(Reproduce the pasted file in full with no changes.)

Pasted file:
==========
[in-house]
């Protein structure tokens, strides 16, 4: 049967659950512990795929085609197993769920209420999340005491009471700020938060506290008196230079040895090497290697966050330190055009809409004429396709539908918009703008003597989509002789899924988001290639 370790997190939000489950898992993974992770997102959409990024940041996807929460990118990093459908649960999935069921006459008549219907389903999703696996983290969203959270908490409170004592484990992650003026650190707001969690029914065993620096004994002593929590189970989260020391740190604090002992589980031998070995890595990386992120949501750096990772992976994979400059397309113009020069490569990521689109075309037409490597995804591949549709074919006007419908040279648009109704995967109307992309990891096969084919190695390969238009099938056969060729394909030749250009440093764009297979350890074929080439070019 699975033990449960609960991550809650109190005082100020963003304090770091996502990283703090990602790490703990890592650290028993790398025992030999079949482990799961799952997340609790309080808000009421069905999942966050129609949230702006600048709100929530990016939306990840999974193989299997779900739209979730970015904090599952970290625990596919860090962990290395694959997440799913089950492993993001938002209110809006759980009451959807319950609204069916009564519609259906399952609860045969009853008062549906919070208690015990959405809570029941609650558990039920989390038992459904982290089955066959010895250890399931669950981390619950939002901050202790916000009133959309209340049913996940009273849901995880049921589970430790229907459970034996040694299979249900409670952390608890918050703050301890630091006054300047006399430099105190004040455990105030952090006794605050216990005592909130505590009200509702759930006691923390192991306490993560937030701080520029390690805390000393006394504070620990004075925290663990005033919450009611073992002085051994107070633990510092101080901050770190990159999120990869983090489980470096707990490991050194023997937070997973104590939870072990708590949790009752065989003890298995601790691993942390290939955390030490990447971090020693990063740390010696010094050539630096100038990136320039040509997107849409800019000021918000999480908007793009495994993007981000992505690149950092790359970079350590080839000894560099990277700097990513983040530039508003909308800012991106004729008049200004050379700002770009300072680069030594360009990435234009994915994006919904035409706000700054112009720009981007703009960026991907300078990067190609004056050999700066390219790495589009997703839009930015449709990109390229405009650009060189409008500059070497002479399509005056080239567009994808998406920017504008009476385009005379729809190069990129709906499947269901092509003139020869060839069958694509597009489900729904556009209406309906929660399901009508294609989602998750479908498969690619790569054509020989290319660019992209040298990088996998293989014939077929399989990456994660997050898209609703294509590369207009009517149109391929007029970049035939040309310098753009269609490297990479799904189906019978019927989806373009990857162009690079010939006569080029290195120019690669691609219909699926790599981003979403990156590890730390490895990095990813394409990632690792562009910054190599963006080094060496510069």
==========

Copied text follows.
[in-house]
């Protein structure tokens, strides 16, 4: 049967659950512990795929085609197993769920209420999340005491009471700020938060506290008196230079040895090497290697966050330190055009809409004429396709539908918009703008003597989509002789899924988001290639 370790997190939000489950898992993974992770997102959409990024940041996807929460990118990093459908649960999935069921006459008549219907389903999703696996983290969203959270908490409170004592484990992650003026650190707001969690029914065993620096004994002593929590189970989260020391740190604090002992589980031998070995890595990386992120949501750096990772992976994979400059397309113009020069490569990521689109075309037409490597995804591949549709074919006007419908040279648009109704995967109307992309990891096969084919190695390969238009099938056969060729394909030749250009440093764009297979350890074929080439070019 699975033990449960609960991550809650109190005082100020963003304090770091996502990283703090990602790490703990890592650290028993790398025992030999079949482990799961799952997340609790309080808000009421069905999942966050129609949230702006600048709100929530990016939306990840999974193989299997779900739209979730970015904090599952970290625990596919860090962990290395694959997440799913089950492993993001938002209110809006759980009451959807319950609204069916009564519609259906399952609860045969009853008062549906919070208690015990959405809570029941609650558990039920989390038992459904982290089955066959010895250890399931669950981390619950939002901050202790916000009133959309209340049913996940009273849901995880049921589970430790229907459970034996040694299979249900409670952390608890918050703050301890630091006054300047006399430099105190004040455990105030952090006794605050216990005592909130505590009200509702759930006691923390192991306490993560937030701080520029390690805390000393006394504070620990004075925290663990005033919450009611073992002085051994107070633990510092101080901050770190990159999120990869983090489980470096707990490991050194023997937070997973104590939870072990708590949790009752065989003890298995601790691993942390290939955390030490990447971090020693990063740390010696010094050539630096100038990136320039040509997107849409800019000021918000999480908007793009495994993007981000992505690149950092790359970079350590080839000894560099990277700097990513983040530039508003909308800012991106004729008049200004050379700002770009300072680069030594360009990435234009994915994006919904035409706000700054112009720009981007703009960026991907300078990067190609004056050999700066390219790495589009997703839009930015449709990109390229405009650009060189409008500059070497002479399509005056080239567009994808998406920017504008009476385009005379729809190069990129709906499947269901092509003139020869060839069958694509597009489900729904556009209406309906929660399901009508294609989602998750479908498969690619790569054509020989290319660019992209040298990088996998293989014939077929399989990456994660997050898209609703294509590369207009009517149109391929007029970049035939040309310098753009269609490297990479799904189906019978019927989806373009990857162009690079010939006569080029290195120019690669691609219909699926790599981003979403990156590890730390490895990095990813394409990632690792562009910054190599963006080094060496510069």